There has been a lot in the news recently about a woman in a vegetative state who gave birth a few weeks ago after being a resident for 10-plus years at Hacienda Healthcare, a skilled nursing facility in Phoenix. Shortly thereafter, police served a search warrant to obtain DNA from a male who works at Hacienda. Not too long after, a licensed practical nurse was arrested and charged with sexual assault and abuse of a vulnerable adult. Later, news clarified the woman was not in a vegetative state, and she is able to recognize and enjoy the company of family.
While an arrest was made fairly quickly, it might not have been so. As Nora Baladerian, Ph.D. and director of the Disability and Abuse Project, wrote recently, "Everyone with access to this woman had opportunity - possibly over 100 men, all the staff from custodial staff to the executive team, all board members and their spouses, the volunteer program director and all volunteers." What about visitors - to this patient and other patients - who may pass the word that they can "get them in" to the hospital? Could it be a human trafficking program operating right under the noses of staff? What about the physicians? The psychiatrists and psychologists who visit the patients? The nurses' aides, the physical therapists, speech therapists, occupational therapists? What about those who conduct cleaning services including janitors, laundry personnel? What about suppliers to the hospital who bring food and other supplies? Not to mention transportation providers, who may take other patients for medical or other appointments. These providers are frequently identified as perpetrators of sexual abuse. Keep in mind that many predators have no record or may have provided false records.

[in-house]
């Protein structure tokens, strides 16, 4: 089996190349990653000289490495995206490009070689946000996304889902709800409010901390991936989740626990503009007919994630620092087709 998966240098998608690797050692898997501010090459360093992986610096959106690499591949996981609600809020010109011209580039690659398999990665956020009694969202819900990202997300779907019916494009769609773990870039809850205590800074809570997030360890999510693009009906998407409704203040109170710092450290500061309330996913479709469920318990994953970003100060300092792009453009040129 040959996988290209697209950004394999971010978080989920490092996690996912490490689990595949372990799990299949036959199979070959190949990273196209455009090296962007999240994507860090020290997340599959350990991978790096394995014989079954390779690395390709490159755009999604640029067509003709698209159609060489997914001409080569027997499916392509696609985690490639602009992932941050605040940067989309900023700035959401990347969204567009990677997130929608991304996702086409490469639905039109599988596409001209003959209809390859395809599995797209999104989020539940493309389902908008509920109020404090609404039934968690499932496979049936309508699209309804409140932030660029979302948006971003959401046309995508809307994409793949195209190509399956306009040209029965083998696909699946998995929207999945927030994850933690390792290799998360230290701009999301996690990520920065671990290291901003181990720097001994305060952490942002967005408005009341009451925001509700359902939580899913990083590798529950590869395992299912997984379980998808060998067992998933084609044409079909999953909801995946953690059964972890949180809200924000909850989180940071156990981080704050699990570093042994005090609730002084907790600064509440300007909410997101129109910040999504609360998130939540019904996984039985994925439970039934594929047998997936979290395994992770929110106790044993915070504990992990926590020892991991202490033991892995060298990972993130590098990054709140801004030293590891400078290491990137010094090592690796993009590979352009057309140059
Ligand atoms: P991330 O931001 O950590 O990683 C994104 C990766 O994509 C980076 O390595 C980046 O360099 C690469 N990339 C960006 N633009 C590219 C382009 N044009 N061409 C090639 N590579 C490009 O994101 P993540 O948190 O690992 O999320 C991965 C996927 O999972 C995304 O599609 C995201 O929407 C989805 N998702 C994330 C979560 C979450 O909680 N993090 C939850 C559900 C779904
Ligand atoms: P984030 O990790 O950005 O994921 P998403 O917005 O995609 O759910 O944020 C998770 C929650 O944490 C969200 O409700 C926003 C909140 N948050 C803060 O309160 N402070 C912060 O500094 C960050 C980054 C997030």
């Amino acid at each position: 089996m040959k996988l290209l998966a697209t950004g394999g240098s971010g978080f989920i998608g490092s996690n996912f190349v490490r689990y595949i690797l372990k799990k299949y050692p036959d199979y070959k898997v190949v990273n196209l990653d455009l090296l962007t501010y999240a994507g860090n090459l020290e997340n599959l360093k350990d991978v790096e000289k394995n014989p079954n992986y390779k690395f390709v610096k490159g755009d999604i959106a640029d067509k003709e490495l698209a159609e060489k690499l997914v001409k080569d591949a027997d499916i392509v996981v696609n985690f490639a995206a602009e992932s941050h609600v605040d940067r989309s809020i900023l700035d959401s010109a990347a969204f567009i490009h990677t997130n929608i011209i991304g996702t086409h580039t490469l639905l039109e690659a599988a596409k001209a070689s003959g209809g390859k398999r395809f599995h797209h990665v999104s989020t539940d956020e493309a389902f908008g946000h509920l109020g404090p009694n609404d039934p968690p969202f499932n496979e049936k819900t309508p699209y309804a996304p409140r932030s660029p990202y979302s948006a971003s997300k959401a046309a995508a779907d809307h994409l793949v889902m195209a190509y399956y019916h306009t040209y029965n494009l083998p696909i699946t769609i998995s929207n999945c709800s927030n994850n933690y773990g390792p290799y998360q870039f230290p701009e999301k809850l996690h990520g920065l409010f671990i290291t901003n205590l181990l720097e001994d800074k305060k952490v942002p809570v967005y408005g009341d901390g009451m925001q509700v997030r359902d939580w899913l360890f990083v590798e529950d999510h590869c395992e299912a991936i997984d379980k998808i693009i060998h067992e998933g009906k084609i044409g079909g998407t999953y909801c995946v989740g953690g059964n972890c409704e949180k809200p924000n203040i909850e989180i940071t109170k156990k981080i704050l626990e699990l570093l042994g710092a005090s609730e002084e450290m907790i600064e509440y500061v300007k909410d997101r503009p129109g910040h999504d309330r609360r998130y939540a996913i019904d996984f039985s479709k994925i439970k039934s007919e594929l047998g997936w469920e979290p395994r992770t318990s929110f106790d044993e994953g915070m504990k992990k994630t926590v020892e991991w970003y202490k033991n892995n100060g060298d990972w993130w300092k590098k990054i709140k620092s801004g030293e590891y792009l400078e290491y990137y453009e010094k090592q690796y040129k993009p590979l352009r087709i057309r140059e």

So, more generally, my questions are: What risk reduction procedures does an agency that provides residential services to vulnerable adults have in place to prevent sexual abuse? What are these strategies? When is the training? How often is training given? What vigilance processes are there in place to protect the safety and well-being of each person? What are the administrative practices to ensure the safety of all patients?
My question, is do these agencies provide copies of these procedures to residents, their guardians and their family?
Abuse is an epidemic for people with developmental disabilities. In fact, the prevalence is more than three times greater than for people without disabilities. Baladerian has written risk reduction programs for self advocates, schools, parents and providers. She has also developed a program that any agency such as Hacienda Healthcare can adopt. It is called the Abuse Aware Agency whereby "participants become keenly aware of the risks of abuse for the population they serve. Policies and practices are recommended to fill gaps discovered in administrative review. Individual needs are reviewed for each patient to insure their well-being. Staff receive monthly training in abuse awareness and reporting. Programs are instituted to support staff when they may be afraid to report abuse as there may be threats against them by the perpetrator that leads to silencing the voice of these mandated reporters. Agencies such as Hacienda should conduct not only a thorough investigation and analysis of this case, but re-design their current policies and practices through each level of governance and responsibility, including staff training, patient care, and safety."
I have tried to shed light on some of the issues of this one woman's sexual assault and on the heightened vulnerability of men and women receiving residential services. I am asking administrators and residential agency providers in this area to participate in an AAA training program if they don't have one in order to reduce the significant risk of abuse for people with disabilities and other vulnerable adults. Furthermore, if you have a family member with a development disability or are a guardian of a vulnerable adult who receives residential services, I urge you to ask what the provider is doing to protect clients from abuse and to ask for copies of these procedures. Remember, perpetrators think they won't get caught. We need to send a loud and clear message that abuse of people with disabilities will not be tolerated, that people are watching and reporting, and that law enforcement and courts will respond.
Tina Baldwin lives in Moscow and leads abuse risk reduction workshops for people with developmental disabilities, parents, service providers, police departments and other interested groups.